Playing both Rhythmic Adventure games felt like a chore. Both adventures have Taiko mode, the standard Taiko no Tatsujin rhythm game, though these, too, come with issues.
Taiko no Tatsujin’s brand of rhythm game shares its DNA with Donkey Konga. You press buttons corresponding to a specific part of the drum — or hit the actual drum if you have the drum controller — and swap between a few different pattern combos on the fly.
Aside from the basic one- and two-button presses, there’s a drumroll where you press the buttons as fast as possible and a special that boosts your completion meter where you… press the buttons as fast as possible. There’s not much variety, but things get wildly hectic on normal and Oni/extreme modes.
While all this unfolds at the top of the screen, animals from Japanese folklore enact little scenes or dance along underneath the rhythm meter. It’s adorable, even more so with Taiko no Tatsujin’s bright, distinct art style.
So it’s a shame that just when you really feel like you’re getting into the rhythm, it’s over.
Few songs last longer than two minutes, even when the real song itself is anywhere between three and five minutes or longer.
Total, both Taiko modes feature over 100 songs split across J-Pop, anime, games, an assortment of classical music, and some Bandai “originals.” On paper, that’s a great idea. So much variety! In practice, it’s actually a detriment. It soon becomes evident the rhythm game portion is as much a novelty as the RPG adventure mode that needs more depth.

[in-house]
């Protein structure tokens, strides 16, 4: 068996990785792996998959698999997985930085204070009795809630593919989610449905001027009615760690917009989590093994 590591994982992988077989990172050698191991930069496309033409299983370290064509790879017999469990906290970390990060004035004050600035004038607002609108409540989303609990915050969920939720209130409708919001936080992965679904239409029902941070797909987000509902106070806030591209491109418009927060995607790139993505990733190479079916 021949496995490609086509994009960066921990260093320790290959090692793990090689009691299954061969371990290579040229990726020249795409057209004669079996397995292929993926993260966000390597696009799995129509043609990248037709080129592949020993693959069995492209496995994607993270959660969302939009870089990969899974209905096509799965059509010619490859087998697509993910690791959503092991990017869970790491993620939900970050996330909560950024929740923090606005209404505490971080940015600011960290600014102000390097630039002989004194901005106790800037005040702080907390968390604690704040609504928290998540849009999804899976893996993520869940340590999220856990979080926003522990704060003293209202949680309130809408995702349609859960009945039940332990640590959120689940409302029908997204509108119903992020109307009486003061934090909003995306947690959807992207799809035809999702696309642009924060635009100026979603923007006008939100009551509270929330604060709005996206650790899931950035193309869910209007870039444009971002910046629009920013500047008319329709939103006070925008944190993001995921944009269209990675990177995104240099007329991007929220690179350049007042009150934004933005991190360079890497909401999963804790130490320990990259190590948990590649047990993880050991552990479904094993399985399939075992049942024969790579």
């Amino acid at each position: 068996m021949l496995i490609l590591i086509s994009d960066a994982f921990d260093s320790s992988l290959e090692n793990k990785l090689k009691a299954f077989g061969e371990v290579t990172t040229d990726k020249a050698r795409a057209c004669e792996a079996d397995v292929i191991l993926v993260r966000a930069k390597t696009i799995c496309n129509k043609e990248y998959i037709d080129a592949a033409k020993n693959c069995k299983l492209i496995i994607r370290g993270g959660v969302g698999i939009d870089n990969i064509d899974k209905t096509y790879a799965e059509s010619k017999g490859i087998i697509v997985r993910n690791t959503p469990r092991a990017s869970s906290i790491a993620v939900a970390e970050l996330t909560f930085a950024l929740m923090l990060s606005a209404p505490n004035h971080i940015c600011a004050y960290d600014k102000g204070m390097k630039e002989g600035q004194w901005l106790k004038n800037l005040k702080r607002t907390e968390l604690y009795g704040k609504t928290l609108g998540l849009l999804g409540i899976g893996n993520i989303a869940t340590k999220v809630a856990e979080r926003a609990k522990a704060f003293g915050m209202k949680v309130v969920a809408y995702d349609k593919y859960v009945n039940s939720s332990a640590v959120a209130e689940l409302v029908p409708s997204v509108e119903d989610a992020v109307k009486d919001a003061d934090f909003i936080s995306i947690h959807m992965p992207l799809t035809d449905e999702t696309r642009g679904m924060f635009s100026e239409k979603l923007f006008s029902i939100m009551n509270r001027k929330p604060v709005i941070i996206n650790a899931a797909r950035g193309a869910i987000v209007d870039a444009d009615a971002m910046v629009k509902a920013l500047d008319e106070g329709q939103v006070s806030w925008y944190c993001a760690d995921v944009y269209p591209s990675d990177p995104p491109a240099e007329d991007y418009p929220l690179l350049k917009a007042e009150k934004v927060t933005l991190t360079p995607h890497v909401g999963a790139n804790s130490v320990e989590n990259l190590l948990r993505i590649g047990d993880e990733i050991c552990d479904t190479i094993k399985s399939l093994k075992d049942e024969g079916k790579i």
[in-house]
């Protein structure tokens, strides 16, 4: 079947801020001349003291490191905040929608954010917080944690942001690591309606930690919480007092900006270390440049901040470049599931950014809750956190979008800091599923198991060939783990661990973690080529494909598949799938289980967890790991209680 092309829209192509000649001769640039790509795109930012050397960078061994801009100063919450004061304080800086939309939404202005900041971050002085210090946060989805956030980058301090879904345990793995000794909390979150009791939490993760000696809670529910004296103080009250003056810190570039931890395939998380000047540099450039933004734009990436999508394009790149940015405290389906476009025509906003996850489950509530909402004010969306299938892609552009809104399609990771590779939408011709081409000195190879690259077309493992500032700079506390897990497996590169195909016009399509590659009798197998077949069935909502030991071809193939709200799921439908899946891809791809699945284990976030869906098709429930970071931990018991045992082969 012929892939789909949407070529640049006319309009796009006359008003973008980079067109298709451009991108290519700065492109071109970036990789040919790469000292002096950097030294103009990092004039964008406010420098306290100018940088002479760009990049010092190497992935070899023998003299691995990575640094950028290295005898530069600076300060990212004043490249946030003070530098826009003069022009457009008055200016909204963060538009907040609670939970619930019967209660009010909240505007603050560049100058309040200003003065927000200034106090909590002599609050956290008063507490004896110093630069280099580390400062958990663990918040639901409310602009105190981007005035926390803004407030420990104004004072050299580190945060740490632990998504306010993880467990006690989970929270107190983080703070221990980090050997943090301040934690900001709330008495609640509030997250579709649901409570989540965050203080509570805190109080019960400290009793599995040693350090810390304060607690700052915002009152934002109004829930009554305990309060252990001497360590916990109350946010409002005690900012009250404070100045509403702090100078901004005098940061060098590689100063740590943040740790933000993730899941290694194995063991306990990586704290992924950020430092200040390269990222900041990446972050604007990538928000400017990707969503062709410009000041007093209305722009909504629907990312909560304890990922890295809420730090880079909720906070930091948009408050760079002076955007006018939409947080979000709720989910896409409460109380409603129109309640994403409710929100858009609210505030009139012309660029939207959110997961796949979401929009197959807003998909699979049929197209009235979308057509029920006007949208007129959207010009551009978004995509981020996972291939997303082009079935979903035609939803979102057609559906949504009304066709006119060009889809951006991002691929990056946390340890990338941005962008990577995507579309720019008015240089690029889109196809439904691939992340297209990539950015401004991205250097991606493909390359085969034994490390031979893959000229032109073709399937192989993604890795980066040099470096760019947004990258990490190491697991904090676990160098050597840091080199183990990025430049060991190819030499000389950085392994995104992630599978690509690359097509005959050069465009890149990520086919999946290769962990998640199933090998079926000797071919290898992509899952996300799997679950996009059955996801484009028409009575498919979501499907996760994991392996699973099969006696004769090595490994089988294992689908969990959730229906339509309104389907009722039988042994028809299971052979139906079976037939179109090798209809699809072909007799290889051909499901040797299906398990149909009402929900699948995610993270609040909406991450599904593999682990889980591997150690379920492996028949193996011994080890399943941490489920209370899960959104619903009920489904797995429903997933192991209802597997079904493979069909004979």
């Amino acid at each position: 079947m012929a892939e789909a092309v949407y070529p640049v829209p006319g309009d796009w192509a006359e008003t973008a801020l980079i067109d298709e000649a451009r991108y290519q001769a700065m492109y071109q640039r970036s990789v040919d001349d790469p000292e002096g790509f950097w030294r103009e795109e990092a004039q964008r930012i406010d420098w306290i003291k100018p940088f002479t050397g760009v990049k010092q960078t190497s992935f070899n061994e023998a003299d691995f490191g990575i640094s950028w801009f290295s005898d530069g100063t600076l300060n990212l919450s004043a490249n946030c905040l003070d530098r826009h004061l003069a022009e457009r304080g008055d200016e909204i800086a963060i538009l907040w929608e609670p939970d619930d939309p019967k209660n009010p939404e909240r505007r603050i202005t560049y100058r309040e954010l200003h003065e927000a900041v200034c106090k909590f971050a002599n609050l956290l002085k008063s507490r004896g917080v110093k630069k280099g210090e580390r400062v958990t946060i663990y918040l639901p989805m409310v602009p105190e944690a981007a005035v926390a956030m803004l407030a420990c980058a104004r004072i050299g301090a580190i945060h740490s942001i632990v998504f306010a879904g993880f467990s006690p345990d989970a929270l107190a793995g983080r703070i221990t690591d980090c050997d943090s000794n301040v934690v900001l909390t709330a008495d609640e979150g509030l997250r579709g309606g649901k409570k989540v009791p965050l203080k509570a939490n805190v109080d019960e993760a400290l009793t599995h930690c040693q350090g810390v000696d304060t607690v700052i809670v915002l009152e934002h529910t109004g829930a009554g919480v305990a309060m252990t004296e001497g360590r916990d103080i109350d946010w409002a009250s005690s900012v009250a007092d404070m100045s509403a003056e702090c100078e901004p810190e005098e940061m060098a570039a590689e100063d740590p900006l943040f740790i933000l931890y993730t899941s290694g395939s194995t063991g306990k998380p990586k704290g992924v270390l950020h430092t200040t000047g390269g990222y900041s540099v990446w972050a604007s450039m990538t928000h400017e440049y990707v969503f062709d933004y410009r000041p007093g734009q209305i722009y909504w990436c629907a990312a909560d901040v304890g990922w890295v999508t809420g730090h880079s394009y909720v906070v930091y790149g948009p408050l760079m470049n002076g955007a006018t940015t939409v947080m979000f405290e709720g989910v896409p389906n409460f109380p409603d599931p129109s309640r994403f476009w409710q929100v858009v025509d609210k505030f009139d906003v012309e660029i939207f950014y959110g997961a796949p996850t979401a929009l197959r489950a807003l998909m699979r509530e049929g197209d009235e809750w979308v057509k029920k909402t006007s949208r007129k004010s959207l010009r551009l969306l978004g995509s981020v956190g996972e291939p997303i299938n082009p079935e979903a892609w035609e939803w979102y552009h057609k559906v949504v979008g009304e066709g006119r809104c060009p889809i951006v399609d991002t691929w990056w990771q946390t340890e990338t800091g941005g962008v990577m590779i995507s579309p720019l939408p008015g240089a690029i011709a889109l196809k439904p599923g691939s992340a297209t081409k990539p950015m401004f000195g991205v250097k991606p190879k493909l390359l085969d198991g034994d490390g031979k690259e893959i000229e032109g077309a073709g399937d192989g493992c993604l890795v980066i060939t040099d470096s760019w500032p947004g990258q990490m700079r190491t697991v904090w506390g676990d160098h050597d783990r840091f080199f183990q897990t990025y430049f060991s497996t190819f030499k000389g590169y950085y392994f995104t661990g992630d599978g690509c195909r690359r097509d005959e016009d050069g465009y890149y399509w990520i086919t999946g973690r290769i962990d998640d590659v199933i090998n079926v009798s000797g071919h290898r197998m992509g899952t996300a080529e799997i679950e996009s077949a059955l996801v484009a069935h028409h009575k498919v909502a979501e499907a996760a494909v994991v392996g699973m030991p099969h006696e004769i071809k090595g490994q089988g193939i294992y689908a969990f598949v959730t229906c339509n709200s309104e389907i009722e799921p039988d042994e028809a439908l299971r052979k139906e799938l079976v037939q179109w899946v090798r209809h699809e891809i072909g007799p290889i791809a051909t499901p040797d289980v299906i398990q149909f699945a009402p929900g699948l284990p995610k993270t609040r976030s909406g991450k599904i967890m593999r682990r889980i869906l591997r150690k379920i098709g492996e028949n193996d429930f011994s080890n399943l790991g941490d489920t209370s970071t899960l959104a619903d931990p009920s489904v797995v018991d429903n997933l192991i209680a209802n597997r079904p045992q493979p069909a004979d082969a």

Randomness seemingly rules the selection. You’ve got a grand total of five J-Pop songs, such as the popular “Marigold.” Rhythmic Adventure 2’s Taiko mode has almost exclusively Tohou music for its game section.
There’s one Kirby song, two Studio Ghibli songs, a handful of popular anime themes, and three Yo-Kai Watch songs, which is three too many. The lack of depth in each genre and the overall brevity of each song means there's just not much to dig into.
Taiko no Tatsujin: Rhythmic Adventure Review — The Bottom Line
- Beautiful, distinct art style
- Fun rhythm gameplay while it lasts...
- ... which isn't long. Gameplay gets stale fast
- Breadth instead of depth in song variety makes it feel shallow
- Half-baked adventure modes that work against themselves
- Localization needs improvement
- Who decided Pietro's design was still okay and didn't need changing?
Taiko no Tatsujin: Rhythmic Adventure doesn't offer enough variety in songs to make an easy recommendation, and it certainly falls short with its adventure modes. There are better rhythm games on Nintendo Switch for the same price or less.
[Note: Bandai Namco provided the copy of Taiko no Tatsujin: Rhythmic Adventure Pack used for this review.]